On WMNF’s MidPoint we heard a debate with eleven Tampa City Council candidates in three races: Districts 1, 2 and 5. It was from a Tampa Tiger Bay Club meeting on January 18.
There are five people running for city-wide District 1 seat currently held by mayoral candidate Mike Suarez. David Loos was not at this forum. We heard from Joseph Citro, Alan Clendenin, Craig Newman and Walter Smith (who used to be a programmer on WMNF).
There are three people running for city-wide District 2 seat currently held by Charlie Miranda who is running for re-election. We heard from Miranda and from John Godwin and Joe Robinson.
District 5 is East Tampa and parts of central Tampa and is currently represented by Frank Reddick. There are five people running for that seat. Todd “TC” Cole wasn’t at this forum. We heard from Ella Coffee, Orlando Gudes, Jeffrey Rhodes and Ralph Smith.
The candidates made opening statements and then answered these questions:
1) How they would prevent gun violence, given that Florida Legislature passes a law that preempts local governments and elected officials from taking action?
2) How can Tampa protect affordable housing for blue-collar workers in light of gentrification of downtown and nearby neighborhoods?
3) If you can only make one change once elected, what would it be and why? And what would success look like?
4) A question about following city code and neighborhood vision plans for new development
The deadline to register to vote in this election is February 4.
Early in-person voting in the 2019 City of Tampa municipal election is February 25 through March 3.
Vote-by-mail ballots are due in the elections supervisor’s offices by 7:00 p.m. on March 5, Election Day.
The District 2 candidates debated how to solve Tampa’s future needs for drinking water.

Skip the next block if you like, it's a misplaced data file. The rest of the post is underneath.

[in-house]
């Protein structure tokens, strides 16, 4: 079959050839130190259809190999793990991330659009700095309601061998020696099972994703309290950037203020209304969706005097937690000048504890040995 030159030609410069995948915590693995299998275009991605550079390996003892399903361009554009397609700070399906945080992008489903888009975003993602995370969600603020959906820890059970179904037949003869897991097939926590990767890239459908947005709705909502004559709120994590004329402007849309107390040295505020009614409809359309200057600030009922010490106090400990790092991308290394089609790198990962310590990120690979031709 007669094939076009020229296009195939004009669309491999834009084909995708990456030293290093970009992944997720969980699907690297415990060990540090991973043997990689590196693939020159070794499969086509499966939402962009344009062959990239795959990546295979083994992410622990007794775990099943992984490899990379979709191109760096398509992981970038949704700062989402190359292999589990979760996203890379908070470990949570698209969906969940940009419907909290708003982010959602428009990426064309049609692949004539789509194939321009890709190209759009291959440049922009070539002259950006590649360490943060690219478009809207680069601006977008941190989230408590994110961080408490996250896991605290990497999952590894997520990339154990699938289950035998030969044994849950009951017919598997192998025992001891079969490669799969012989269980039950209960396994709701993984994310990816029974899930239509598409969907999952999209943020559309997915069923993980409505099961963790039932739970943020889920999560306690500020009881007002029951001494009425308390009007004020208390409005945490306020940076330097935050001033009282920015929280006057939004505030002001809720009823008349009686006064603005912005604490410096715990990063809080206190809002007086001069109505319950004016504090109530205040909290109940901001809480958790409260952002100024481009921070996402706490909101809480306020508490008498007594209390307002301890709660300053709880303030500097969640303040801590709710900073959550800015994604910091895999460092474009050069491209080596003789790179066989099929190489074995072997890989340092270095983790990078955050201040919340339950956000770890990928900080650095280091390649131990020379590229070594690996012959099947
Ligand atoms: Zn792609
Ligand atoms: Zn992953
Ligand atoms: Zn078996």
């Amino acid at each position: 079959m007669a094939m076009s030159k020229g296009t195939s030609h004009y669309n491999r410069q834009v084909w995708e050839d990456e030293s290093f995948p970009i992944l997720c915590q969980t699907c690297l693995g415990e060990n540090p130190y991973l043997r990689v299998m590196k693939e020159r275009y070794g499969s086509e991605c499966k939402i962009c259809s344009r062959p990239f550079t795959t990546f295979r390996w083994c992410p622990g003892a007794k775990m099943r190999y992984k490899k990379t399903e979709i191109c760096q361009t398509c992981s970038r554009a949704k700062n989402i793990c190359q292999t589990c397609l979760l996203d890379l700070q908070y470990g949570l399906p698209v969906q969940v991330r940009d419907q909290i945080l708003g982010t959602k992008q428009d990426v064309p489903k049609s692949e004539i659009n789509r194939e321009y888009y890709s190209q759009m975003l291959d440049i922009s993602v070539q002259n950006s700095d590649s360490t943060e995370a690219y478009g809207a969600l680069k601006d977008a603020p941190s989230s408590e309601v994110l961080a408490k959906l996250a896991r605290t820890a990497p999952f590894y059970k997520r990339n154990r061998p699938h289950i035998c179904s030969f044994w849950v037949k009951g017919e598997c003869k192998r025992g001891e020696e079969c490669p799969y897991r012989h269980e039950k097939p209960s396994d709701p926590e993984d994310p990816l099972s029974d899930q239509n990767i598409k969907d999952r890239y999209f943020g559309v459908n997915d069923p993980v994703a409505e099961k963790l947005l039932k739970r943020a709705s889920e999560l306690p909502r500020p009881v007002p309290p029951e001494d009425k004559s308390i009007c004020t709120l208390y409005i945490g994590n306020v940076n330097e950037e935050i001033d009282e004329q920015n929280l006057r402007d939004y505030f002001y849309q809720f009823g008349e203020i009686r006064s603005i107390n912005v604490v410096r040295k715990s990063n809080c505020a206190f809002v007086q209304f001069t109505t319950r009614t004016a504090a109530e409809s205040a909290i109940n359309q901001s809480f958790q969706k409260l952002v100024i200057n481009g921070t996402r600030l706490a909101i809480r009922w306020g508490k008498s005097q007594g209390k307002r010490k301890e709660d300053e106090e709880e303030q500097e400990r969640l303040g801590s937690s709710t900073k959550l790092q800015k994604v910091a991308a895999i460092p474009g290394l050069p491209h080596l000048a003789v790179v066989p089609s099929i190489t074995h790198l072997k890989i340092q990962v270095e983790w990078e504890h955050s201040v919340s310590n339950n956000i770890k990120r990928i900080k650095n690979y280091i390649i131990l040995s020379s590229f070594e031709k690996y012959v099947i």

Joe Robinson said, “The first thing I would do is get with the Public Works director and find out how we could take 80 million gallons of water being dumped in (Tampa) Bay and make it a profitable, money-making venture for the City of Tampa. We’re dumping 80 million gallons of the Howard Curren (wastewater treatment plant) into the Bay. And that’s water — having served on SWFWMD — that’s an asset. Water is a problem: you can’t develop without water. So, we need to make sure we take that stormwater — not sewer to tap, because there’s problem with aquifer storage recovery — but to find a way by getting with SWFWMD, asking for cooperative funding grants …”
Charlie Miranda said, “We are working and we are very close with SWFWMD and others. However, we took one vote at Tampa Bay Water and we fell two votes short. Because I’ve got to depend on Pasco (County), Pinellas (County), Hillsborough County, the City of New Port Richey and the City of St. Pete and Tampa.”
John Godwin countered, “Charlie, with all due respect, you’ve been with Council, off and on, since 1974. And you’re the longest-serving member of the water board. You haven’t solved it in those decades. I don’t know why we’d expect something different now. With that said, my platform is addressing transportation, addressing affordability, inclusivity in neighborhoods.”
Watch the whole forum in four parts here: